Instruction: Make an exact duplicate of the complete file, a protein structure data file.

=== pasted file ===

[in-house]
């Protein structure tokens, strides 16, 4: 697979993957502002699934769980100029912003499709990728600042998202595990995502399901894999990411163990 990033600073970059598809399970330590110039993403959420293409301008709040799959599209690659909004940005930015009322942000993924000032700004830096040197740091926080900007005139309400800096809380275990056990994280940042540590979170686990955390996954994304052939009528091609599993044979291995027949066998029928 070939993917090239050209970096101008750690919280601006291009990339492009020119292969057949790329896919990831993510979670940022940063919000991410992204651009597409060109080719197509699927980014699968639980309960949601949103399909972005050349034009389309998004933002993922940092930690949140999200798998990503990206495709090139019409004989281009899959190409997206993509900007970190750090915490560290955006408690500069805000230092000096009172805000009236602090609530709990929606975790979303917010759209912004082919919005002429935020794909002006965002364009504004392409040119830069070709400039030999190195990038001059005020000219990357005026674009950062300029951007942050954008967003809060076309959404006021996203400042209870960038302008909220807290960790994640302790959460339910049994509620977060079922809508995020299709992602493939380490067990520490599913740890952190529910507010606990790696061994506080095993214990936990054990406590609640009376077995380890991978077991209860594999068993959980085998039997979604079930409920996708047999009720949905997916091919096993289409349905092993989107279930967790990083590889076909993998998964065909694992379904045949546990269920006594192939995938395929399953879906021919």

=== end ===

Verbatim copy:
[in-house]
């Protein structure tokens, strides 16, 4: 697979993957502002699934769980100029912003499709990728600042998202595990995502399901894999990411163990 990033600073970059598809399970330590110039993403959420293409301008709040799959599209690659909004940005930015009322942000993924000032700004830096040197740091926080900007005139309400800096809380275990056990994280940042540590979170686990955390996954994304052939009528091609599993044979291995027949066998029928 070939993917090239050209970096101008750690919280601006291009990339492009020119292969057949790329896919990831993510979670940022940063919000991410992204651009597409060109080719197509699927980014699968639980309960949601949103399909972005050349034009389309998004933002993922940092930690949140999200798998990503990206495709090139019409004989281009899959190409997206993509900007970190750090915490560290955006408690500069805000230092000096009172805000009236602090609530709990929606975790979303917010759209912004082919919005002429935020794909002006965002364009504004392409040119830069070709400039030999190195990038001059005020000219990357005026674009950062300029951007942050954008967003809060076309959404006021996203400042209870960038302008909220807290960790994640302790959460339910049994509620977060079922809508995020299709992602493939380490067990520490599913740890952190529910507010606990790696061994506080095993214990936990054990406590609640009376077995380890991978077991209860594999068993959980085998039997979604079930409920996708047999009720949905997916091919096993289409349905092993989107279930967790990083590889076909993998998964065909694992379904045949546990269920006594192939995938395929399953879906021919």